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As I've understood it, what I've learned is that the dot product is just one of many possible "inner product spaces". Can someone explain this concept? When is it useful to define it as something other than the dot product?

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important question, but not well asked –  Imray May 5 at 13:47

3 Answers 3

As for the utility of inner product spaces: They're vector spaces where notions like the length of a vector and the angle between two vectors are available. In this way, they generalize $\mathbb R^n$ but preserve some of its additional structure that comes on top of it being a vector space. Familiar friends like Cauchy-Schwarz, the parallelogram rule, and orthogonality all work in inner product spaces.

(Note that there is a more general class of spaces, normed spaces, where notions of length make sense always, but an inner product cannot necessarily be defined.)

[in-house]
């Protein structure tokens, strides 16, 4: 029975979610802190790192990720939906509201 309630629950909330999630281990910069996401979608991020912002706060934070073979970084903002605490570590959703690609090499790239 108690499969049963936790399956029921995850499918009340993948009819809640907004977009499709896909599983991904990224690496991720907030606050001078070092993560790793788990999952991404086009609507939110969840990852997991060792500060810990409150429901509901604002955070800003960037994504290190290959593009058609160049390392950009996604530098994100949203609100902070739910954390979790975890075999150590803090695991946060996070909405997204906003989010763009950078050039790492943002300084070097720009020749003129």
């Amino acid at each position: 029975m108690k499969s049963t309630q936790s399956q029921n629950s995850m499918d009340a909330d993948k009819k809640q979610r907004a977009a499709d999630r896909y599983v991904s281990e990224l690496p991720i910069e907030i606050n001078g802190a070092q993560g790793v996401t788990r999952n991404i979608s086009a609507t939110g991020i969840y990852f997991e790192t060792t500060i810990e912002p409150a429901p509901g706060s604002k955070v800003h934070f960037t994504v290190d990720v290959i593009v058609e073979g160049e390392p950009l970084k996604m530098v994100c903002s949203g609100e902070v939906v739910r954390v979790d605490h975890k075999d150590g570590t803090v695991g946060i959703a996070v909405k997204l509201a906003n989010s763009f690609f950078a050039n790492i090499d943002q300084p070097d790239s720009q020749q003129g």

The dot product is the standard inner product on $\mathbb R^n$. In general, any symmetric, positive definite matrix will give you an inner product on $\mathbb C^n$. And you can have inner products on infinite dimensional vector spaces, like

$$ \langle \, f, \, g \, \rangle = \int_a^b \ f(x)\overline{g(x)} \, dx$$

for $f, g$ square-integrable functions on $[a,b]$.

This becomes useful, for example, in applications like Fourier series where you want a basis of orthonormal functions for some function space (it's not just the trigonometric functions that work).

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The notion of the length of the vector is defined in any normed vector space, independent of whether it is an inner product vector space. This is worth clarifying. I believe vector spaces where the inner product of a vector with itself equals the norm squared have a special name (Euclidian and Hilbert spaces are good examples). –  Noldorin Jul 21 '10 at 7:28